This appeal arises pursuant to the Texas Workers’ Compensation Act, TEX. LAB. CODE ANN. § 401.001 et seq. (1989 Act). A contested case hearing (CCH) was held on June 12, 2006. The hearing officer resolved the sole disputed issue by deciding that the respondent’s (claimant) impairment rating (IR) is 20%. The appellant (self-insured) appealed the hearing officer’s IR determination, and requested that the 8% IR from the required medical examination (RME) doctor be adopted. The appeal file does not contain a response from the claimant.
Reversed and rendered.
The parties stipulated that the claimant sustained a compensable injury on _, and that the date of maximum medical improvement (MMI) is November 14, 2005. The evidence reflects that the claimant sustained a supracondylar femoral fracture of the left knee when she tripped over a box and fell down. The Guides to the Evaluation of Permanent Impairment, fourth edition (1st, 2nd, 3rd, or 4th printing, including corrections and changes as issued by the American Medical Association prior to May 16, 2000) (AMA Guides) apply to this case. For assessing an IR of the lower extremity, the AMA Guides allows the use of the Diagnostic Based Estimate (DBE) method, the Range of Motion (ROM) method, or other methods.1
The designated doctor, Dr. W, examined the claimant on December 3, 2005, and he certified that the claimant reached MMI on November 14, 2005, with a 28% IR. Dr. W’s narrative report indicates that he assessed an IR for the lower extremity using the DBE method. Dr. W measured 48 degrees of angulation of the left distal femur and he assessed a 20% whole person impairment (20 degrees plus angulation) under Table 64 and 10% whole person impairment (10 to 19 degrees angulation) under Table 64, for a combined value of 28% IR. Dr. W’s narrative report also indicates that he assessed an IR using the ROM method; however he states that he “will select only the [DBE] as the basis for [the claimant’s IR]. I am not able to use the [ROM] loss.”
The RME doctor, Dr. B, examined the claimant March 8, 2006, and he certified that the claimant reached MMI on November 14, 2005, and assessed an 8% IR under Table 41 using the ROM method. Dr. B stated in his report that he disagreed with the designated doctor’s 28% IR stating that he was “unclear where [Dr. W] derived 48 [degrees] of angulation. This is not apparent in the bilateral long-leg alignment examination reviewed.” Dr. B stated that the bilateral long-leg alignment report by Dr. WH “clearly demonstrates a 3 [degree] difference between the limbs.” Additionally, Dr. B explained why he used the ROM method, using Table 41, rather than the DBE method, using Table 64. Dr. B indicated that he did not assess an impairment under Table 64 because the claimant had 3 degrees of angulation and that Table 64 required at least 5 degrees of angulation to assess an impairment. Dr. B stated that he was “limited to [ROM] about the knee.”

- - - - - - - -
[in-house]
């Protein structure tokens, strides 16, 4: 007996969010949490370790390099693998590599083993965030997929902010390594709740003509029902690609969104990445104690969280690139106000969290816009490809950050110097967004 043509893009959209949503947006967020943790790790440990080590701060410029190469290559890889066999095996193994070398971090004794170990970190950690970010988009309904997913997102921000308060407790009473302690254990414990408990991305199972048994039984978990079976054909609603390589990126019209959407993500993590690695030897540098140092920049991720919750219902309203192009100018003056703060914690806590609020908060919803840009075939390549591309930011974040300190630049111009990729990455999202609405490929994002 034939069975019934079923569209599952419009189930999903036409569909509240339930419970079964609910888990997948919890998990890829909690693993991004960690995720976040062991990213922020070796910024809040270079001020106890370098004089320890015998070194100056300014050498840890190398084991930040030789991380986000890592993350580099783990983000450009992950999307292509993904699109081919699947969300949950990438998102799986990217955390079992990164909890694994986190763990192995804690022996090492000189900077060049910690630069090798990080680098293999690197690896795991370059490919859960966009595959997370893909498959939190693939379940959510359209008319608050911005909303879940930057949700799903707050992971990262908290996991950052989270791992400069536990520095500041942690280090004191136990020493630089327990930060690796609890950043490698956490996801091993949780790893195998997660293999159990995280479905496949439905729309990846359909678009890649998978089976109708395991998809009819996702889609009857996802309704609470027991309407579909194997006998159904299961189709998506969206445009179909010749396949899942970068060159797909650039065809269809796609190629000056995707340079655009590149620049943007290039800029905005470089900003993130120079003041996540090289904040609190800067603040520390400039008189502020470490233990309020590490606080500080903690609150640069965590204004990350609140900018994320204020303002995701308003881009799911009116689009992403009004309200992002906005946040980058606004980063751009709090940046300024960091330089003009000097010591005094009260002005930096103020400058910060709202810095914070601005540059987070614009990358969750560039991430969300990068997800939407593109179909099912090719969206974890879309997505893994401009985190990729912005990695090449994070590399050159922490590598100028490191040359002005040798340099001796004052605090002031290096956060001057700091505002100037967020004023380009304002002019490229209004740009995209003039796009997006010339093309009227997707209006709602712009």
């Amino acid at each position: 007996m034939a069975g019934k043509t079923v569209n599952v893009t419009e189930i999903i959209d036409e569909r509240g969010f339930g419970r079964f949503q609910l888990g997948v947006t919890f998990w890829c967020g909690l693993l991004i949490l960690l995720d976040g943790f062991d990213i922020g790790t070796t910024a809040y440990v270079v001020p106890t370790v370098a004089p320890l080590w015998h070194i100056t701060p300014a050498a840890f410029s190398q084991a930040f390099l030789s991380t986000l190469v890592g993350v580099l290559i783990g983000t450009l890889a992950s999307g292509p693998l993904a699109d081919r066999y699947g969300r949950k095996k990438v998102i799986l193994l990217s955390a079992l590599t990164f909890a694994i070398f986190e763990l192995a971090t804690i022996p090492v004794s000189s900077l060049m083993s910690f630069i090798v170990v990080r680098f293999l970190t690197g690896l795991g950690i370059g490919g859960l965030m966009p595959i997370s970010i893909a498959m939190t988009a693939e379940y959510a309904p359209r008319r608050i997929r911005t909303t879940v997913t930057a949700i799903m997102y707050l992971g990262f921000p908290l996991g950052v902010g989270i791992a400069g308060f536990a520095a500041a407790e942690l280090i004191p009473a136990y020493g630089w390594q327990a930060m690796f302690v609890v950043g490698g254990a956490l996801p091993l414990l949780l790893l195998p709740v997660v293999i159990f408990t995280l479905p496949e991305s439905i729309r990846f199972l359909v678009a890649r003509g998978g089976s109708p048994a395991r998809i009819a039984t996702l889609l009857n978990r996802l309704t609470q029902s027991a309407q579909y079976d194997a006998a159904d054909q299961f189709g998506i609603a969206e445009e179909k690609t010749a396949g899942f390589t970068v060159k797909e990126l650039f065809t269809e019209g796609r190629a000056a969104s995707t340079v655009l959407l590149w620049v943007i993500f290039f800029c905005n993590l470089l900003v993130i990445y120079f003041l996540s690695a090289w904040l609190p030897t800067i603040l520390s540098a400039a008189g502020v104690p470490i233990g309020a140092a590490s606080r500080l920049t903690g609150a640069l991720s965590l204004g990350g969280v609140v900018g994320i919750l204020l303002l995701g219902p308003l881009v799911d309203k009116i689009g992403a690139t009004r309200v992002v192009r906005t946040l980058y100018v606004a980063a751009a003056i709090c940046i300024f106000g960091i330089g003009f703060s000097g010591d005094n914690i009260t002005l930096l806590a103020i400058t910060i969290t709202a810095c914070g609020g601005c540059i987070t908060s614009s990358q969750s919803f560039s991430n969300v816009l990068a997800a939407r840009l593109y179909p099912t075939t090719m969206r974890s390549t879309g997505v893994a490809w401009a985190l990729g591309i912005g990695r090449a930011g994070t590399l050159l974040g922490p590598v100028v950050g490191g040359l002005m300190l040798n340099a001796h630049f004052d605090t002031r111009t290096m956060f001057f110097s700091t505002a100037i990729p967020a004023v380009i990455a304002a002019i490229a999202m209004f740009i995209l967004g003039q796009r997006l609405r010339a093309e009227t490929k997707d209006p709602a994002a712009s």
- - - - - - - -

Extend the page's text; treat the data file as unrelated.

On January 12, 2006, the Texas Department of Insurance, Division of Workers’ Compensation (Division) sent a letter of clarification (LOC) to Dr. W asking him to explain how he assessed a 28% IR under Table 64, when the AMA Guides provides that an angulation over 20 degrees for a supracondylar displaced fracture results in a maximum whole person impairment of 20%. On January 17, 2006, Dr. W responded that Table 64 can be interpreted in two manners:
One manner would be that you can interpret that a patient with enough angulation would only get a maximum of 20% impairment of whole person. That would be the 19 degrees of angulation for which the patient got 10% impairment of whole person and then there would be another 10 degrees of angulation at 01% per degree. Adding 10 and 10 is 20 so you 20% impairment of whole person. The other way to interpret this is that you get the 10% for up to 19 degrees of angulation and then for any angulation greater than 20 degrees you can get up to another 20% in which case you can combine the 20% impairment of whole person and the 10% for a 28% impairment of whole person. That is the way I looked at it.
Additionally, Dr. W stated that the AMA Guides did not provide instructions for combining impairments greater than 20 degrees of angulation with impairments between 10 to 19 degrees of angulation, however that the AMA Guides was “open to individual interpretation.” Dr. W stood by his 28% IR.
On March 16, 2006, the Division sent another LOC to Dr. W asking him to review the RME’s narrative report in which Dr. B disagreed with the 28% IR. On March 30, 2006, Dr. W responded that he “personally measured the angulation of the distal fracture fragment of the left femur and I compared it to the noninjured right femur” and that the claimant “had a significant angulation of the distal femoral condyles, (the distal fracture fragment) and on both films I personally measured 48 degrees of angulation.” Dr. W stood by his 28% IR.
At the CCH, Dr. C, the peer review doctor, testified that he disagreed with the designated doctor’s 28% IR. Dr. C stated that Dr. W’s assessment of a 48 degree angulation is not supported by the medical evidence and that he misapplied the AMA Guides under Table 64 by assigning an impairment over the maximum 20% whole person allowed under Table 64 for angulations above 20 degrees.
The hearing officer determined that the designated doctor, Dr. W, correctly measured the claimant’s angulation at 48 degrees and that Dr. W explained and clarified that the claimant’s IR is 20%, rather than 28%. The hearing officer stated in her discussion that Dr. W’s responses indicated, “there were two ways to interpret Table 64, page 85 of the AMA Guides. He used one method and [Dr. C] used the other method. Nevertheless, he conceded that [Dr. C] could be correct. He said with angulation more than 20 [degrees] the person would get 10% for up to 19º and 1% for each extra degree up to a maximum of 20% if that person had enough angulation. That interpretation is reasonable, logical, and correct.”2 Additionally, the hearing officer stated in her discussion that the designated doctor reviewed the medical evidence and that Dr. W stated that there was “a significant degree of angulation of the distal fracture femoral fragment and that 48 [degrees] was correct.” The hearing officer found: